Literature Study GuidesTypeeChapters 11 12 Summary

Typee | Study Guide

Herman Melville

Download a PDF to print or study offline.

Study Guide
Cite This Study Guide

How to Cite This Study Guide

quotation mark graphic


Course Hero. "Typee Study Guide." Course Hero. 2 Apr. 2018. Web. 18 Jan. 2019. <>.

In text

(Course Hero)



Course Hero. (2018, April 2). Typee Study Guide. In Course Hero. Retrieved January 18, 2019, from

In text

(Course Hero, 2018)



Course Hero. "Typee Study Guide." April 2, 2018. Accessed January 18, 2019.


Course Hero, "Typee Study Guide," April 2, 2018, accessed January 18, 2019,

Typee | Chapters 11–12 | Summary



Chapter 11

Tommo doesn't sleep well as he worries over their situation and suffers from the pain in his leg. In the morning, Tommo and Toby awake to find themselves surrounded by islanders. Over the course of the morning, they are visited by the young women of the village, who examine the men carefully, then by a group of men, and finally by an important warrior. The warrior turns out to be Mehevi, the leader with whom they exchanged names the previous night. They attempt to talk about the French for a while before Mehevi notices the injury on Tommo's leg. He sends a messenger off, and an old man comes into the tent to look at the leg. The man proceeds to pinch and poke Tommo's injury, causing him extreme pain. Then he swathes the leg in herbs and leaves. A man is appointed to keep watch over Tommo, and Mehevi leaves, too.

The narrator describes the hut, stating that "a more commodious and appropriate dwelling for the climate and the people could not possibly be devised." He praises the cleanliness and construction of the village homes. Tommo goes on to describe the appearance and nature of the man assigned to watch over him, whose name is Kory-Kory. Kory-Kory is somewhat ugly, but extremely good-natured. Kory-Kory's mother, Tinor, and father, Marheyo, are also described as being good-natured. The mother is industrious, but the father works at building a shed without seeming to ever make any progress. The narrator is bewitched with one of the island girls named Fayaway, whom he describes at length as being very beautiful.

Chapter 12

After finally getting a painless, full night's sleep, Tommo is taken the next morning by Kory-Kory to the stream to bathe. Later that day, Mehevi comes again to the hut to visit Tommo and Toby, and he indicates that they should accompany him. Mehevi takes the two men to a place known as the taboo groves. The eerie groves are the site of many of the islander's rituals. The holiest area is off limits to women on penalty of death.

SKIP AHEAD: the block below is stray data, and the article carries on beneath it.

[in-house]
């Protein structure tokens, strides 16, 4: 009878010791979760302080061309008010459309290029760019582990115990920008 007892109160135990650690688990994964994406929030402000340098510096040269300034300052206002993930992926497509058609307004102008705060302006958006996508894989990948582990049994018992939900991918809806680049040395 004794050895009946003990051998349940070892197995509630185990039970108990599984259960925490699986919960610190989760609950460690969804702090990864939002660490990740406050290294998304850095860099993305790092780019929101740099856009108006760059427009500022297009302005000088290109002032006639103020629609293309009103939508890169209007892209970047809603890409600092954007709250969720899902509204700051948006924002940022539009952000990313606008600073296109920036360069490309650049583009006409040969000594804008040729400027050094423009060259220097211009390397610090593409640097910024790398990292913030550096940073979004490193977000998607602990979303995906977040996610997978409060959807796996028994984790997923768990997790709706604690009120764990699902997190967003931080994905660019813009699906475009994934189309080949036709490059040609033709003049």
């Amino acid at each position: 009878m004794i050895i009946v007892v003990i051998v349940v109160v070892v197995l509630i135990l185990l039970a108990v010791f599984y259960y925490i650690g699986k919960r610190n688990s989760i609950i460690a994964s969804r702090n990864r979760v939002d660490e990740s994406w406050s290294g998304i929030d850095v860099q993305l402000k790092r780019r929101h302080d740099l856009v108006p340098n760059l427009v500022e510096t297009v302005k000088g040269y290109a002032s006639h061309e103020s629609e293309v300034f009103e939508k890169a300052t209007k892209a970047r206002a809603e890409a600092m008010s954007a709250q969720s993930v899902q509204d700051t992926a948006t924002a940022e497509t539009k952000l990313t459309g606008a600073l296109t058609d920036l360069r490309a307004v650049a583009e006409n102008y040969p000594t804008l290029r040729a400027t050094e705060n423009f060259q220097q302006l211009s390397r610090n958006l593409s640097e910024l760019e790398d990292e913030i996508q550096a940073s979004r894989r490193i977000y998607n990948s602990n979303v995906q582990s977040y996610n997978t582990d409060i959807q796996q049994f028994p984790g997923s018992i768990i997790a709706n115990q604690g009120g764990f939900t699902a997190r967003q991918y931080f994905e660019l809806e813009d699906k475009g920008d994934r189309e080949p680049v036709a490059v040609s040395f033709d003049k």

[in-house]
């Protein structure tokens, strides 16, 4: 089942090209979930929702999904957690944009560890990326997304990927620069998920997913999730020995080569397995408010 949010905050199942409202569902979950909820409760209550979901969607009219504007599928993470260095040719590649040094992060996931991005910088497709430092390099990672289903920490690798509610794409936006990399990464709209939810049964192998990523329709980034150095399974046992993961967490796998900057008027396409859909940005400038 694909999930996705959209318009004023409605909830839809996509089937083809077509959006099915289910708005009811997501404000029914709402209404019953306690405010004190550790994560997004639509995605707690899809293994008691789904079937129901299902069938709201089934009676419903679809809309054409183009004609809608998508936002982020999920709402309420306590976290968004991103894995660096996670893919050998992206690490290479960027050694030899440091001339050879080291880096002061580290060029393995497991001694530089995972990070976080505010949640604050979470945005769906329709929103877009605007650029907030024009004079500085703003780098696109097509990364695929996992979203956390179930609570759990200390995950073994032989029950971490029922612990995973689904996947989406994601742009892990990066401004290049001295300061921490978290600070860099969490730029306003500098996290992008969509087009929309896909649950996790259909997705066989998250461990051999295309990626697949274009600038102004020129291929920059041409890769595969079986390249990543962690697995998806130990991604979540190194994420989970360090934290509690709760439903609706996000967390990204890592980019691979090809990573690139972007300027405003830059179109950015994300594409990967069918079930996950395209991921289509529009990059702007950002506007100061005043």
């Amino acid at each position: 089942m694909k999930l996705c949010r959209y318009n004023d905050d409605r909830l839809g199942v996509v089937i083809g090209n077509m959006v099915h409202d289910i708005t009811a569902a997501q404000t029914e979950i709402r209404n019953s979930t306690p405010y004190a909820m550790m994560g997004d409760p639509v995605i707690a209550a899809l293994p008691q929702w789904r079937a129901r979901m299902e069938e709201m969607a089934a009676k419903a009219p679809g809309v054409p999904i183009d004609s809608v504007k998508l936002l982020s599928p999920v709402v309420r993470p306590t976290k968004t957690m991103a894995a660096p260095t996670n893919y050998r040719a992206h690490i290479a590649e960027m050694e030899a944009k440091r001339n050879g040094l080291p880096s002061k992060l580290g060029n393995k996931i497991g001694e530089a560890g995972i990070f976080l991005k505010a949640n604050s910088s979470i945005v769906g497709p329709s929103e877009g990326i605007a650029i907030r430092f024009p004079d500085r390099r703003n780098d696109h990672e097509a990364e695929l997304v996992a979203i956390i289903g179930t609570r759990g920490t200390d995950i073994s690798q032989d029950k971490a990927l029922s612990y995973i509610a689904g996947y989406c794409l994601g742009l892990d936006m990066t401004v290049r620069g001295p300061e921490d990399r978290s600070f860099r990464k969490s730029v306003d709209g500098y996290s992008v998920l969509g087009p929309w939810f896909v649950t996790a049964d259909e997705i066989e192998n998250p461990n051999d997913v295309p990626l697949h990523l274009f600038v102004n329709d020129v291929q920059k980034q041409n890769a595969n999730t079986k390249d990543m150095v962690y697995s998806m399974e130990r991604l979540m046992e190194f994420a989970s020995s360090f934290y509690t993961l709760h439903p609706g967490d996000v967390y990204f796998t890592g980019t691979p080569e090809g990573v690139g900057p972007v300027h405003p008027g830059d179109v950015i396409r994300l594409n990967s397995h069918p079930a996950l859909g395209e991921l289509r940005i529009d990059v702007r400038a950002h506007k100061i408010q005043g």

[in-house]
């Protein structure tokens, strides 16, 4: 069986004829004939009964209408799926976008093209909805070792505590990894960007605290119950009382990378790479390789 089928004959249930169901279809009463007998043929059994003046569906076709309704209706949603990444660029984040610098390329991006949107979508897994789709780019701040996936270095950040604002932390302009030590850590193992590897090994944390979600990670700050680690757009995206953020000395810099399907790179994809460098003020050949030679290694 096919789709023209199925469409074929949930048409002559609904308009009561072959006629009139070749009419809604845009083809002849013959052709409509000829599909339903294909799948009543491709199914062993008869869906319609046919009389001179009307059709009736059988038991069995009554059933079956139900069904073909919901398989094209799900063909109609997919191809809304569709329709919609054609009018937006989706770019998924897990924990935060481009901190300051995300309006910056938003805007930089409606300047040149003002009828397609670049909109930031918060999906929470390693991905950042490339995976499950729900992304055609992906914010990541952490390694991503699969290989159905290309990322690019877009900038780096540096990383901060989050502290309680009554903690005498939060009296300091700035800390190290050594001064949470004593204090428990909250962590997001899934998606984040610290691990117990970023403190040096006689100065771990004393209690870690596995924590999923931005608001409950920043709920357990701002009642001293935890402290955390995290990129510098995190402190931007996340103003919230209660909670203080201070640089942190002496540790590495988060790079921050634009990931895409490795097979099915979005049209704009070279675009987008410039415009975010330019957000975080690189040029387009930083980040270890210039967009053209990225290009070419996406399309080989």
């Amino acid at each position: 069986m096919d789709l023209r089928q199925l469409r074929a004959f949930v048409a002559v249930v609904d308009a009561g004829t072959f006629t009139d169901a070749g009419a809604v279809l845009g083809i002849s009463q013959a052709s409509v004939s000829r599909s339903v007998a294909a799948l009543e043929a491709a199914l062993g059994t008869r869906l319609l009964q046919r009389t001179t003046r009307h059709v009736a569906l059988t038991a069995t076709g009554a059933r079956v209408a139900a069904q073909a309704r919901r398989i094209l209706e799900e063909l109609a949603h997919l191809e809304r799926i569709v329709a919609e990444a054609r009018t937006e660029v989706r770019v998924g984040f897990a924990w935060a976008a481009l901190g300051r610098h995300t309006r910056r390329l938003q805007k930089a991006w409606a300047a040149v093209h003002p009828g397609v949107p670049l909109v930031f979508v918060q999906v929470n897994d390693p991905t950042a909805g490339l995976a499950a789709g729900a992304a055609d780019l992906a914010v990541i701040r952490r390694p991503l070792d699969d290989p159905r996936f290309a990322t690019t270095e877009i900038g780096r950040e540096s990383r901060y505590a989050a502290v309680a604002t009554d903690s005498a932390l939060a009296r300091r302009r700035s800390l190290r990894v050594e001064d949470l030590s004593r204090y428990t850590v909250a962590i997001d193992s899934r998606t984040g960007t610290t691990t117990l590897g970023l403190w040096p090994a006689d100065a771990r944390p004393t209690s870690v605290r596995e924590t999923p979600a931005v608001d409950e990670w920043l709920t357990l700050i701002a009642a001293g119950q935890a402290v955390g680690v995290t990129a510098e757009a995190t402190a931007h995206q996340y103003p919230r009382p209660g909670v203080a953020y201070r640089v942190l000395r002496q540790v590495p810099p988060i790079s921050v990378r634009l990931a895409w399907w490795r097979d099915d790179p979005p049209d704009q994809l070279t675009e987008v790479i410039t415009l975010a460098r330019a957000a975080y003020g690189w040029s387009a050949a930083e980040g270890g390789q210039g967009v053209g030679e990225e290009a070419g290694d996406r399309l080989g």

The warrior leads them into one of the buildings that is off limits to females, where they find a large stockpile of weapons. Tommo and Toby sit on mats with a group of wrinkled old men and Mehevi. After drinking and smoking a pipe, they all drift into slumber. Tommo awakens a while later to find the old men still asleep, but Kory-Kory and Mehevi are gone. He wakes Toby, and they see fires in the groves outside the hut. The two men begin to fear that they will be roasted and eaten. However, Mehevi and Kory-Kory return with roasted meat and indicate that the pair should eat. Toby is afraid that the meat is a roasted baby, and so he refuses to eat until he learns that the meat comes from a pig. The two return to Kory-Kory's family hut accompanied by a caravan of islanders carrying food.


Tommo mentions being embarrassed by the island women, stating that his "feelings of propriety were exceedingly shocked." The only explanation given for this is that he "could but consider them as having overstepped the due limits of female decorum." Readers may infer that since the young women examine the two men closely, presumably they make gestures that the men find too blunt, or they show interest in the men's foreign bodies.

When Tommo describes Kory-Kory, he focuses on Kory-Kory's outward appearance—especially his tattoos, hair, and other aspects that appear alien. However, in a relatively self-aware addendum, he notes, "Kory-Kory, I mean thee no harm in what I say in regard to thy outward adornings; but they were a little curious to my unaccustomed sight." In this way, the narrator shows an unusual awareness for the time that his own customs are not necessarily the basis by which everything else should be measured. There is an awareness that the only reason any of the attributes which the narrator finds ugly or strange are only this way because they are new to the narrator. Despite this circumspection, Tommo refers to the "hideous blemish of tattooing" when discussing female tattoos.

Later, when the two men accompany the warrior Mehevi to the sacred area in the taboo groves, the narrator mentions that the most sacred areas in the groves are off limits to women. The reader glimpses the narrator's opinion of this rule when he describes the ban as protecting the area "from the imaginary pollution of a woman's presence." In a time when much of Europe and America also viewed women as somehow inferior to men, it is interesting that the narrator seems to disagree with this act of exclusion.

Toby and Tommo experience a moment when they believe they might be eaten. However, it quickly becomes apparent that the tribe roasts a pig for the newcomers instead. This isolated moment of worry indicates that the pair still fears cannibalism, though they have seen no evidence of such.

Cite This Study Guide

information icon Have study documents to share about Typee? Upload them to earn free Course Hero access!